To get an ETF price that trades closer to the Net Asset Value (NAV) daily, wait until the market has been open for 30 minutes before you finalise your investment.
What ETFs have the highest return?
Here are three of the most popular indexes in Australia:
If you’re more focussed on receiving a high dividend return, these are Australia’s top high return indexes:
Pros and cons of investing in ETFs
Now you have a better understanding of what an ETF is and how they work, it’s time to weigh up the pros and cons.
ETFs allow you to buy a basket of shares or assets in a single trade.ETFs also allow you to invest in markets or assets that can be difficult or expensive to access.
|Market or sector risk
While ETFs can help you diversify by combining many companies and assets into a single fund, the market or sector the ETF is tracking could fall in value. For example, if the ASX200 falls, your ETF investment will also be impacted.
ETFs publish the net asset value (NAV) daily on the ASX.
This can help you track how the assets in your ETF are performing in the market
If the ETF invests in foreign assets, the strength of international currency can directly affect your returns.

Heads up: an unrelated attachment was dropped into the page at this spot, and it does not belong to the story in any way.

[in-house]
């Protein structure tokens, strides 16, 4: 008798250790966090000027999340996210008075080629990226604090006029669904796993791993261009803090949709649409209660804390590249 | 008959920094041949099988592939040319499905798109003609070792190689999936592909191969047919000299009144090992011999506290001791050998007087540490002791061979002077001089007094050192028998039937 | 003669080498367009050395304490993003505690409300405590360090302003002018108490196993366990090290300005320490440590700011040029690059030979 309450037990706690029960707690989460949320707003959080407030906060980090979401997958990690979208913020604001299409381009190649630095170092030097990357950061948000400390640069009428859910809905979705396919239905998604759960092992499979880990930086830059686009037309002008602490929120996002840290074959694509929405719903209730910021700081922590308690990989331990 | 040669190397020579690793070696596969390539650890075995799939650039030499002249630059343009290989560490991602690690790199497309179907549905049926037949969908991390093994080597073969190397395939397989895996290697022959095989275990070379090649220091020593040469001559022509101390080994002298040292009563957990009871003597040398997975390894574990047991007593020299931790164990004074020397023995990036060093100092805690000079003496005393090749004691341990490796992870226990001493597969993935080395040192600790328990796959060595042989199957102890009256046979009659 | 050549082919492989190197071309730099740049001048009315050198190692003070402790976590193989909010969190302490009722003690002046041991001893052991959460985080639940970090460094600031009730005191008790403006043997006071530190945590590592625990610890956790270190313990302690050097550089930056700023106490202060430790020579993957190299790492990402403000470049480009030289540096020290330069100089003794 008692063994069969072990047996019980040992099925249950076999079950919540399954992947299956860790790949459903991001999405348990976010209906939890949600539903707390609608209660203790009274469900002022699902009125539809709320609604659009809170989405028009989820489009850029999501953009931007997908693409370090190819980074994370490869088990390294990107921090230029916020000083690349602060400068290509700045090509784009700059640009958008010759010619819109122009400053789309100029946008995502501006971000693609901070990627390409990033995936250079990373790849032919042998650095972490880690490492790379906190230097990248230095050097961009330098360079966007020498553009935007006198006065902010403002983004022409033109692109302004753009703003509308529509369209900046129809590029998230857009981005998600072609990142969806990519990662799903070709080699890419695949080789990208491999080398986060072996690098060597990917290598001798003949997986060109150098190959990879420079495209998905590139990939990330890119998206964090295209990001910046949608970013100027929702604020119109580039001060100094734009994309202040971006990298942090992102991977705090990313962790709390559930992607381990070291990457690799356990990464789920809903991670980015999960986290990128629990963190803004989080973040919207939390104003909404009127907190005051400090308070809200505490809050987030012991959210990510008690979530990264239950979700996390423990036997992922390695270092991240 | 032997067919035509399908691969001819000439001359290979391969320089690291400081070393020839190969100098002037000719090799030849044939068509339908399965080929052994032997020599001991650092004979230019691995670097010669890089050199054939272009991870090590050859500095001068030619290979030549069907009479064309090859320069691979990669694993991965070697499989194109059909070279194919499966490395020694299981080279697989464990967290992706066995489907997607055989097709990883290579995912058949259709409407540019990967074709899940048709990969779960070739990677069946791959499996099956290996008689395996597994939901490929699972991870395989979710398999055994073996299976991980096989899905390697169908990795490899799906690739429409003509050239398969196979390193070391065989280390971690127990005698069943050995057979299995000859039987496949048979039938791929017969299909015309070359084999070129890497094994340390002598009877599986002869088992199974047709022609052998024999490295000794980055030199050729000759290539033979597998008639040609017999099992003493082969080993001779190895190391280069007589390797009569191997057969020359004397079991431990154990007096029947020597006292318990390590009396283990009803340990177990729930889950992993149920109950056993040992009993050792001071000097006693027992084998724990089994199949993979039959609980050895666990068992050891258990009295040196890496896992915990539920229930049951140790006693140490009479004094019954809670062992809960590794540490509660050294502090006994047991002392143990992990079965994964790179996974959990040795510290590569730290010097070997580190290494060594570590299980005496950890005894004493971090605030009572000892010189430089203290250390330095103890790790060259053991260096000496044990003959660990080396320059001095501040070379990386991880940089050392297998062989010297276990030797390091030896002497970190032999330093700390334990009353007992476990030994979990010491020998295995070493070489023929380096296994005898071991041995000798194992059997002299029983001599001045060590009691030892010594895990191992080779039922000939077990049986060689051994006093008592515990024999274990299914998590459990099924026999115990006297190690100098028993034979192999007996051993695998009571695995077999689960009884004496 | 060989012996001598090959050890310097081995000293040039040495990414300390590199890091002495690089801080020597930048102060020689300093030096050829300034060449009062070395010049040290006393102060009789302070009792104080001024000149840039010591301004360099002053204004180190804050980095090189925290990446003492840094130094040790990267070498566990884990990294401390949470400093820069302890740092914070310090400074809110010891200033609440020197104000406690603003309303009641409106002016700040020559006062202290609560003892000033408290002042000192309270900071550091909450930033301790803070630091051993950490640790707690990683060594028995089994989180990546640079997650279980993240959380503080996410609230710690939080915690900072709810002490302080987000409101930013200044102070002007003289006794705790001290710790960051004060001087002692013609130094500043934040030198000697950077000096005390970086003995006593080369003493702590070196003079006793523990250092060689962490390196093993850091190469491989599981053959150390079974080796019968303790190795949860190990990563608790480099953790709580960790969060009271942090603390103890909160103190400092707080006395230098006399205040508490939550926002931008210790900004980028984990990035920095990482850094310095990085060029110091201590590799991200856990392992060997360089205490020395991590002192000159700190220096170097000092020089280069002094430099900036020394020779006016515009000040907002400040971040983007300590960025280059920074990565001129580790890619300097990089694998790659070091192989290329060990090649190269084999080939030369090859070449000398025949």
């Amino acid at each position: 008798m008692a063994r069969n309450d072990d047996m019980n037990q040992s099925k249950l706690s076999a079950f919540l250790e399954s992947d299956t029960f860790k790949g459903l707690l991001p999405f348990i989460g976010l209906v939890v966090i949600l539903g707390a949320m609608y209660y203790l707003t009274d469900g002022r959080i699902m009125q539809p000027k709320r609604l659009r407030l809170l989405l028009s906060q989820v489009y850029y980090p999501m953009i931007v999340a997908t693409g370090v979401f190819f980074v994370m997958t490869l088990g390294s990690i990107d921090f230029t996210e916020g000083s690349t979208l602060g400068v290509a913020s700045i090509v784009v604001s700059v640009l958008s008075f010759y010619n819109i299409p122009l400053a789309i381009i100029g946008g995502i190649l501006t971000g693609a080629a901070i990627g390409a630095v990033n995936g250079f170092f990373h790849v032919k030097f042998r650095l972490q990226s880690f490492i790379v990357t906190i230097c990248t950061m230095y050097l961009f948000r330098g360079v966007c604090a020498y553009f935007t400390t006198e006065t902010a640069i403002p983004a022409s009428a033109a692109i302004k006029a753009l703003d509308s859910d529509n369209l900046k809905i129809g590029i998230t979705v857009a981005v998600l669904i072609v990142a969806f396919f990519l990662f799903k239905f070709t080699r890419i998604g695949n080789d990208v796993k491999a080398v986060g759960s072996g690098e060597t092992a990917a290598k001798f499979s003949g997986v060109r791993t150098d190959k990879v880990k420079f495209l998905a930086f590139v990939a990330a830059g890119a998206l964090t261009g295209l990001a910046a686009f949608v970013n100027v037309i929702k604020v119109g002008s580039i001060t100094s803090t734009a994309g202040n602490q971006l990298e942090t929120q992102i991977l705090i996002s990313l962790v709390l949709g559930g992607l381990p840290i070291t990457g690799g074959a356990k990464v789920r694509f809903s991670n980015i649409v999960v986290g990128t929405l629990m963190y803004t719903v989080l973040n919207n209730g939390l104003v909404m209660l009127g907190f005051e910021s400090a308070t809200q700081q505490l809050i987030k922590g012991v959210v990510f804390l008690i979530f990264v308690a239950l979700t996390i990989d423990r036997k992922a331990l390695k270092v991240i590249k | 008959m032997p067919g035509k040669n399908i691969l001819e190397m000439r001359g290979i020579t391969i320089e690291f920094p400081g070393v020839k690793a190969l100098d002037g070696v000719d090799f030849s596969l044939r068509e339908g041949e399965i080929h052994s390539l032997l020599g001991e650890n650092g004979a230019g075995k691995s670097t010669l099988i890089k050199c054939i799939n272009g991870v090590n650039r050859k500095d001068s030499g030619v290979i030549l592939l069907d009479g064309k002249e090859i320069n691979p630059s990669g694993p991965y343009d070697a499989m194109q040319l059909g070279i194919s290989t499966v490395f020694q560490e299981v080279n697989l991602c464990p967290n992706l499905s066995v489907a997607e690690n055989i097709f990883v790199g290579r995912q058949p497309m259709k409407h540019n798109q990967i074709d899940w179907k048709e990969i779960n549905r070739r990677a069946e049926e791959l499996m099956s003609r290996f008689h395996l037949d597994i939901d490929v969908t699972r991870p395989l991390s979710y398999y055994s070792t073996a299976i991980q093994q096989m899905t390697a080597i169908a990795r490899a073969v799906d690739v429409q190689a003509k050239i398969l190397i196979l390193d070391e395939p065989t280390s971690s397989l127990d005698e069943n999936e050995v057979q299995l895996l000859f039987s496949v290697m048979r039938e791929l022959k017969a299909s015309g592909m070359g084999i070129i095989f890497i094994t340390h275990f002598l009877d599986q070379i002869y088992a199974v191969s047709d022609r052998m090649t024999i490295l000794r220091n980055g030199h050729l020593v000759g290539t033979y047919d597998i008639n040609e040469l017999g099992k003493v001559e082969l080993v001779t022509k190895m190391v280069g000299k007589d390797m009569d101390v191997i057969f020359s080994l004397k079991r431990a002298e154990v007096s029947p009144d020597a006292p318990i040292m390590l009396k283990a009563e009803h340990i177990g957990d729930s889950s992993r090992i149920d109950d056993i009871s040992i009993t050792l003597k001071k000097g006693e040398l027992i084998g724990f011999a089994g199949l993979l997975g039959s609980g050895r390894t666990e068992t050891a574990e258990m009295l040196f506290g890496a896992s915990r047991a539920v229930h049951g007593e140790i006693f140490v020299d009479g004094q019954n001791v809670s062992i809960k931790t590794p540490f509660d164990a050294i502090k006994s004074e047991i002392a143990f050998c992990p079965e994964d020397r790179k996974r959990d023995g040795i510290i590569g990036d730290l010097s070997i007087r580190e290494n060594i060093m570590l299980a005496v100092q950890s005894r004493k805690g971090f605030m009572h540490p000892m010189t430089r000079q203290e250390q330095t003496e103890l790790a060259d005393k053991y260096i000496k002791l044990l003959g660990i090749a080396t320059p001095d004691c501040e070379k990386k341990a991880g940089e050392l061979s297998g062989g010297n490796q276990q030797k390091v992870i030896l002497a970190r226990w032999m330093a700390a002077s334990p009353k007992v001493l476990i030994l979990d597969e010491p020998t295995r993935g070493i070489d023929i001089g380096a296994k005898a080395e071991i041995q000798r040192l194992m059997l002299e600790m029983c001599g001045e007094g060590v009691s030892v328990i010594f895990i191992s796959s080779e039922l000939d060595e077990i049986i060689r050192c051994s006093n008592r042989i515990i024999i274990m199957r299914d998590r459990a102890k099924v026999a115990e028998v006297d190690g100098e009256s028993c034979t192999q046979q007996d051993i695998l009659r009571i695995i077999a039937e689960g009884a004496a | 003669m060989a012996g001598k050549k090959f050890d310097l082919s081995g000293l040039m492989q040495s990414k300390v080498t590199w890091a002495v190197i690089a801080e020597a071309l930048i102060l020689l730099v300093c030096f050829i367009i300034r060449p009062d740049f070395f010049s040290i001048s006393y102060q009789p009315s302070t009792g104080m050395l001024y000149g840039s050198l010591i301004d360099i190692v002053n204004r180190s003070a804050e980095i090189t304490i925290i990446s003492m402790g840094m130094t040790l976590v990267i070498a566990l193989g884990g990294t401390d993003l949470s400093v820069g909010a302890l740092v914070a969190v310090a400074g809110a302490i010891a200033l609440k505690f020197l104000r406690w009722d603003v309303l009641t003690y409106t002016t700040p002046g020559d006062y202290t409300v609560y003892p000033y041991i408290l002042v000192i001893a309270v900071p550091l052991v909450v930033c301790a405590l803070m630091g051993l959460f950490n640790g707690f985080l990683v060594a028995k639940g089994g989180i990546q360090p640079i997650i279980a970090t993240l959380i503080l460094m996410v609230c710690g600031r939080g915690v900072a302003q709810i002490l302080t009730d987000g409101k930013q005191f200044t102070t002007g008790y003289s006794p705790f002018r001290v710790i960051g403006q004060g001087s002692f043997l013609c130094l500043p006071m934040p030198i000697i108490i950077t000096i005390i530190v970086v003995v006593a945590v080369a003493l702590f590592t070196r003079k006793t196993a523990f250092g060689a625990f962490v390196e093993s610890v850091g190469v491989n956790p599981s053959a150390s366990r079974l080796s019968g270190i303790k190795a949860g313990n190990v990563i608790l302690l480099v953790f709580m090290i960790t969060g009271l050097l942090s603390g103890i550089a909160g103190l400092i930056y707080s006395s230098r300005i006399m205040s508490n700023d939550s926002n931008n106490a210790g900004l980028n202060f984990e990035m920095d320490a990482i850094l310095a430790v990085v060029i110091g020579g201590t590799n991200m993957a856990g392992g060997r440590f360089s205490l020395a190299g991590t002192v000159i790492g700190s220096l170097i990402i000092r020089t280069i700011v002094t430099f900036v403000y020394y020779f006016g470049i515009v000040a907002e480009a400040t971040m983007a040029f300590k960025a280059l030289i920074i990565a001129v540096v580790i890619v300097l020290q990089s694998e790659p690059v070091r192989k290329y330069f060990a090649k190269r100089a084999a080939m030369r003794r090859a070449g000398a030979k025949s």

Some ETFs are ‘hedged’ funds which may minimise this risk.
Most ETFs are passively managed and follow an index which means you avoid paying any active management fees.
|Lack of Liquidity
Some ETF investments include assets which aren’t liquid or have low liquidity. This means they’re not easily converted to cash.
|Easy to trade
You can buy and sell ETFs during the trading hours of the exchange.
Being able to buy and sell from open to close can lead to impulsive and unplanned trade deals which can hinder your investment long term.
You can check the value of an ETF by comparing its price on the ASX with the Net Asset Value (NAV) daily. The NAV is the total value of the entity’s assets minus the total value of its liabilities. You can find the NAV of an ETF at the end of each day on the ASX or on your ETF provider’s website.
Read the fine print!
In the PDS you’ll find; fees and costs associated with the brokerage, the risks of investing in the ETF, and what index the ETF follows.
If you have specific questions about an ETF you can contact the provider or seek financial advice. You can also check the ETF providers website for any recent market announcements.
Remember, an investment made on the stock market will have benefits and risks so make sure you do your research before parting with any savings.
Ready to grow your wealth and start investing?
We hope this article on managed funds gave you some key insights for your investing journey. If you would like more information on investments, including how to invest in shares, check out our other helpful articles on Oiyo!
Oiyo is a consolidated online resource, we are not financial advisors. We work with a range of industry professionals and compliance check our articles to ensure factual accuracy. However, we do not provide professional financial advice. Consider seeking independent legal, financial, taxation or other advice to check how the information and ideas presented in this article relate to your unique circumstances.